Take a look at your closet or garage—we'd be willing to bet that you, like many runners, have a pile of used running shoes on the floor.
Whether it's because we get attached to a pair after putting in serious miles or we're saving them for mowing the lawn or the occasional "painting the house" projects, these shoes accumulate faster than we'd expect.
But let's say you're ready to move on and get rid of your old running shoes. First of all, unless they've been all-but-destroyed, don't just drop them the trash can. Making a pair of running shoes is energy intensive and requires the use of a lot of synthetic materials—it's best to recycle them when possible.
Before we begin, it's important to remember that reducing consumption is always the best way to lessen your impact. Try to wear a shoe until it's totally worn out before buying a new pair. Running shoes are generally structurally sound for around 300 to 500 miles, and we'd guess many shoes don't fully live out their entire life cycle before users move onto the latest and greatest.
Without further ado, below we listed a few ways to recycle your old running shoes and make a positive, lasting impact.
Nike's Reuse-A-Shoe/Grind Program
Footwear and apparel powerhouse Nike has implemented an interesting solution for recycling old running shoes. It's created the Reuse-A-Shoe program, where runners can drop their used shoes (of any brand) off at one of its participating retail locations. From there, the shoes are transferred to the "Grind" program that grinds and recycles the materials to create turf fields, basketball courts and running tracks.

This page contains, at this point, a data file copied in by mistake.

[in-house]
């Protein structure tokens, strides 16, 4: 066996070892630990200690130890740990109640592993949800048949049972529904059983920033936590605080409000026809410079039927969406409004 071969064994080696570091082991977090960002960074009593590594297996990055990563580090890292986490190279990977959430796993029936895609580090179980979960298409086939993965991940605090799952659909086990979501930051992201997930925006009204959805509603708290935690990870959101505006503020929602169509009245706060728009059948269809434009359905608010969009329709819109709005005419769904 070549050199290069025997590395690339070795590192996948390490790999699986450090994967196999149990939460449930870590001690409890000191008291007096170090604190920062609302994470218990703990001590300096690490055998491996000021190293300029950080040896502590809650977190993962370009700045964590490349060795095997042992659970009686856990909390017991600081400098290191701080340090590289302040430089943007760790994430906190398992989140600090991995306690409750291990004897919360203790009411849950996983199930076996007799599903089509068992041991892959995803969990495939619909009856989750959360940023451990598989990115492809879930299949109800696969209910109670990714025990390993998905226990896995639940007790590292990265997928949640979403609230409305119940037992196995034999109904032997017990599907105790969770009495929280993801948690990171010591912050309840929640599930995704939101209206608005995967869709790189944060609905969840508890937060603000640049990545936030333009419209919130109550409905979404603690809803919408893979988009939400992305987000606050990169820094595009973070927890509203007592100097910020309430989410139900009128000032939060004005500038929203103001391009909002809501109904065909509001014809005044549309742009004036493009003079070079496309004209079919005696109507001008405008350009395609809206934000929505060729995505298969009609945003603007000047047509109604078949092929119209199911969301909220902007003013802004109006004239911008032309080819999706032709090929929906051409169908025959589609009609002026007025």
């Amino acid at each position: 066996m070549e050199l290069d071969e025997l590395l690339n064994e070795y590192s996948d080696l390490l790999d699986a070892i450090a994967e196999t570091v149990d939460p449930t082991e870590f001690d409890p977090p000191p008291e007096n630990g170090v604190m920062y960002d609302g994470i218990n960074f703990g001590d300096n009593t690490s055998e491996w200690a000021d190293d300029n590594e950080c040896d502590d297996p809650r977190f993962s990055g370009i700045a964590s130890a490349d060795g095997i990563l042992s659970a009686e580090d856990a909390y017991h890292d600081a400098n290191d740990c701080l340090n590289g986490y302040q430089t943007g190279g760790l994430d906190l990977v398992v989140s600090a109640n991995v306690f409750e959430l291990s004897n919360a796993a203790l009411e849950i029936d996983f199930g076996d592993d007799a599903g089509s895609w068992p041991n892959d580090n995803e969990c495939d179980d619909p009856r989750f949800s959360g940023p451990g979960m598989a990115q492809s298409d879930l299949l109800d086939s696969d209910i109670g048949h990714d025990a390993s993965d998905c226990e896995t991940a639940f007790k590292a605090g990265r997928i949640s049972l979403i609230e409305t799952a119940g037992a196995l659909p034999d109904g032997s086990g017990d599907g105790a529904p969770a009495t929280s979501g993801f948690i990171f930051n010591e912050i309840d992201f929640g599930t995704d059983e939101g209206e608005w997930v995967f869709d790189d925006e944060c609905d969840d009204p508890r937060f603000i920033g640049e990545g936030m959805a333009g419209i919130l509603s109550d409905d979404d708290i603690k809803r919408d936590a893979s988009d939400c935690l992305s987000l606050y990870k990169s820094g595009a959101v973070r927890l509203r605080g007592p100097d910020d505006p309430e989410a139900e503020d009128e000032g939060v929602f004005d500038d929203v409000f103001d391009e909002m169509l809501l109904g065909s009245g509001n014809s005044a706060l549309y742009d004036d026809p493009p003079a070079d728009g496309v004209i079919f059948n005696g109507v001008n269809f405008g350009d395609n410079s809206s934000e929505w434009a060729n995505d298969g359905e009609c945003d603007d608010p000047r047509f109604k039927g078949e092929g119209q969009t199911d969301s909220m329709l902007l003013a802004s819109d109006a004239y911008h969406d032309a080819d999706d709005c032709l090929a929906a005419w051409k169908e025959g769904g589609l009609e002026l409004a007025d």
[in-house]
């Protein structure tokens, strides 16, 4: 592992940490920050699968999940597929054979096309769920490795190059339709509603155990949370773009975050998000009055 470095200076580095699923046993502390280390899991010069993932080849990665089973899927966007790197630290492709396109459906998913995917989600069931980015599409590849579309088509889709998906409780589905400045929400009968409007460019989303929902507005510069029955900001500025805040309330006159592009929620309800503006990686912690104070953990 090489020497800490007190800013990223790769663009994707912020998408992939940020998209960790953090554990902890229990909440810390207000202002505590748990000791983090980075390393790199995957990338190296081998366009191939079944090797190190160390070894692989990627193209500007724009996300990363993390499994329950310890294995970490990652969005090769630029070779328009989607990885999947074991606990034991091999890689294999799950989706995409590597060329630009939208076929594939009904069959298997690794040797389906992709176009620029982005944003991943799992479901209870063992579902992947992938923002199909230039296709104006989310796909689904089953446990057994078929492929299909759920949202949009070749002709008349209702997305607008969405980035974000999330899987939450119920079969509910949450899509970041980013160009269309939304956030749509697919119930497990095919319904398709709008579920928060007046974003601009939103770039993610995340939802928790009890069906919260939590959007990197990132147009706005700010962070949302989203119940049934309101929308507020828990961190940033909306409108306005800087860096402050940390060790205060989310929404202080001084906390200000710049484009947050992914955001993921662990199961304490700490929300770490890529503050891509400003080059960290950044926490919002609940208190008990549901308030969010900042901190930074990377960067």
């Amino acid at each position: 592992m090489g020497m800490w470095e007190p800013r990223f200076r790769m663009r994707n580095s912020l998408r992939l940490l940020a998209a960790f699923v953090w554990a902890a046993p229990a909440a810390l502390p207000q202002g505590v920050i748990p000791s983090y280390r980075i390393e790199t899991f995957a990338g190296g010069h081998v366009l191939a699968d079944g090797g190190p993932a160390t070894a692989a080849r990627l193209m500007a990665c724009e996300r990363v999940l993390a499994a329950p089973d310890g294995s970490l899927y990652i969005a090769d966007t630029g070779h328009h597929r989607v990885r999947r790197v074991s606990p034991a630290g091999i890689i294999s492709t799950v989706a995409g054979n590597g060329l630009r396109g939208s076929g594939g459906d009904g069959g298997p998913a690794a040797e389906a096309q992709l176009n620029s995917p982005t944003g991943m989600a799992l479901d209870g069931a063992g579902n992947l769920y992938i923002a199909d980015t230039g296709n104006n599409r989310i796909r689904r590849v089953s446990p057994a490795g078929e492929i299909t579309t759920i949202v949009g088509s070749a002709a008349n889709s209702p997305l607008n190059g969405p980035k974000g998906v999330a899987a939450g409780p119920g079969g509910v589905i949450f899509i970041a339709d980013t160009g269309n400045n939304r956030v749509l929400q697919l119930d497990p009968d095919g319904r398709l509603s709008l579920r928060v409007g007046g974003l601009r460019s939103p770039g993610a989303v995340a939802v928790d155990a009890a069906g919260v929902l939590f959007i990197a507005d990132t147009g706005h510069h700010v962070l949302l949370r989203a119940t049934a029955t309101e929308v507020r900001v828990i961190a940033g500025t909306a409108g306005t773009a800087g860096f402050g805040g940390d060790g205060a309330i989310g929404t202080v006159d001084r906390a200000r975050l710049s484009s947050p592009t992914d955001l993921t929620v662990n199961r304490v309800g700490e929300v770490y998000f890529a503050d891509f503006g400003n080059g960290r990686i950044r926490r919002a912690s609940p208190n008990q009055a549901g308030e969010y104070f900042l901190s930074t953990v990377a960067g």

Nike has even innovated to the point where it's now using these materials for mannequins and shelving in retail spaces, sweatshirts and even Nike and Converse footwear.
Learn more about the Grind program, here.
One World Running
Not all shoes need to be ground up into little bits of rubber. If a shoe is gently used, it can be reused. Colorado-based non-profit One World Running has been providing running shoes for the less fortunate since 1986. It collects and washes shoes (as well as other athletic wear) at events and local running shops and ships them to areas like sub-Saharan Africa, Haiti and Central America to give them a "second life."
Shoes that are donated that don't quite meet their standards are then shipped to, you guessed it, Nike for the aforementioned Reuse-A-Shoe program.
Learn more about One World Running, here.
Recycling 56 million pairs of shoes and counting, Soles4Soles' mission is all about turning shoes and clothing into opportunity. It's one of the top non-profits in the country, and its programs aren't just about recycling old shoes, it's focused on distributing shoes to people in need around the world, as well as helping these people (especially women) "sell" donated shoes and clothing to break the cycle of poverty through their micro-enterprise program.
Learn more about Soles4Souls, here.
TerraCycle Zero Waste Box
You've likely already heard of TerraCycle for its other recycling solutions, but its Zero Waste Box is its latest endeavor in reducing our impact as consumers. For a fee of $129, TerraCycle will send you a box (and prepaid return label) to be filled with "any form of footwear." Obviously, this includes running shoes, but it also includes shoes like heels, boots, loafers and more. Upon return, they'll separate the materials (fabrics, plastics, woods, etc.) and either repurpose or recycle them.
We know the idea of paying to recycle will be limiting for some, but we suggest crowdsourcing funds through your running club or athletic group to make one of these boxes available for you and its members.
Learn more about TerraCycle's Zero Waste Box, here.
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